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Bias in the Analysis and Reporting of Randomized Controlled Trials

  • Lesley A. Stewart (a1) and Mahesh K. B. Parmar (a1)


The most reliable information on any type of medical intervention is provided by the results of randomized clinical trials (RCTs). In response to increasing pressure to make effective use of limited resources, increasing numbers of health professionals rely on the medical literature, in particular reports of RCTs. However, RCTs may be influenced by a number of factors that introduce bias during the conduct, analysis, and reporting of the trial. Trials may be described as random, when in fact only quasi-random means of treatment allocation have been used; patients may be selectively removed from the analysis; and the report may restrict presentation to or give undue emphasis to only the analyses that yield positive results. The implications of such bias are discussed with particular reference to the effect that they may have on reviews and meta-analyses.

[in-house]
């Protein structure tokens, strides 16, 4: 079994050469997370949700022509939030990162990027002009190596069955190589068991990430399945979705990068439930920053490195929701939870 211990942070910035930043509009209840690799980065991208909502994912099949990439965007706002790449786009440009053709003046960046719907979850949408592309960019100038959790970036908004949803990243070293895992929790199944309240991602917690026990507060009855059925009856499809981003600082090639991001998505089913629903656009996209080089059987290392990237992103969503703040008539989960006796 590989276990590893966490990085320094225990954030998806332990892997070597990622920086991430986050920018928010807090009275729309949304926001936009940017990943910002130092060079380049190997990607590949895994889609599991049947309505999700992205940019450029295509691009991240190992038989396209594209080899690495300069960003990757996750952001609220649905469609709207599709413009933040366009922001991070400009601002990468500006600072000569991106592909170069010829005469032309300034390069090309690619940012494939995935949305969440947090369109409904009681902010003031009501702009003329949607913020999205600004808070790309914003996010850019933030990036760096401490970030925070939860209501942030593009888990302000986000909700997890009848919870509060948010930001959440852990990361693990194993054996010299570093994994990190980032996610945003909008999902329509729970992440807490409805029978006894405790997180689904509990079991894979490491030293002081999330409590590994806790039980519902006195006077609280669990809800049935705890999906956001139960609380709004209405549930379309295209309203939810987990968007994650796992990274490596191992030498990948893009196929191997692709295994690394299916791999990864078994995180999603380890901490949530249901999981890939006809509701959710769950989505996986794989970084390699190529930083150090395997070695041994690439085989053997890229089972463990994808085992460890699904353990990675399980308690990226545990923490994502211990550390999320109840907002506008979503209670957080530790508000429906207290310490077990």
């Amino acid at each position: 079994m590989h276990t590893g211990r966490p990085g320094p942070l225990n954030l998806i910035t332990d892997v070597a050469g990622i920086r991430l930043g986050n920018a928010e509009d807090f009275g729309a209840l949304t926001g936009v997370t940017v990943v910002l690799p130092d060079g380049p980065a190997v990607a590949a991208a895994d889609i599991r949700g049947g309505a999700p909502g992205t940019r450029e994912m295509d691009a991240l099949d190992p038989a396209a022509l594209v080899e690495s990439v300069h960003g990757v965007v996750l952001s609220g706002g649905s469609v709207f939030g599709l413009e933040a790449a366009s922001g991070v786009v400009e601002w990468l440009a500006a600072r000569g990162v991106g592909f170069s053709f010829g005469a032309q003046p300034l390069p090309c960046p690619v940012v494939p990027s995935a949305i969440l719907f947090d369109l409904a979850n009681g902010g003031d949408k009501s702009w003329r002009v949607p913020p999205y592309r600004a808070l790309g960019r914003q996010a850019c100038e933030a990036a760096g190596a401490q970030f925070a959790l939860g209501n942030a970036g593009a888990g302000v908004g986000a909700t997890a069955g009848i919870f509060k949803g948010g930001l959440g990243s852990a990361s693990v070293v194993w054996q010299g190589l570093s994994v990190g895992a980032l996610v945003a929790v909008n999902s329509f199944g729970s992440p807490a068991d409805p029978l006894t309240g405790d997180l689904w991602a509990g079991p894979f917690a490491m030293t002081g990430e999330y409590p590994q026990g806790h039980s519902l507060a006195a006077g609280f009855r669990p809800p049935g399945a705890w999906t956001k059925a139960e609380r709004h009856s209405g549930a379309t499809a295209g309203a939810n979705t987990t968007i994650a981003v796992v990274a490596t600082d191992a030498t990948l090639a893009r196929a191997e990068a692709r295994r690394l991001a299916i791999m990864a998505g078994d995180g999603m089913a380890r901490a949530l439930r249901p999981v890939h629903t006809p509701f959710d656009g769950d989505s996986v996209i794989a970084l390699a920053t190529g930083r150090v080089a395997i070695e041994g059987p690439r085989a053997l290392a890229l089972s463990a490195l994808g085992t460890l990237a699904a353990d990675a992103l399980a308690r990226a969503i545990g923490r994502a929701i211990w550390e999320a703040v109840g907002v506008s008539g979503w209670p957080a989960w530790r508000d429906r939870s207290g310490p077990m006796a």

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Bias in the Analysis and Reporting of Randomized Controlled Trials

  • Lesley A. Stewart (a1) and Mahesh K. B. Parmar (a1)


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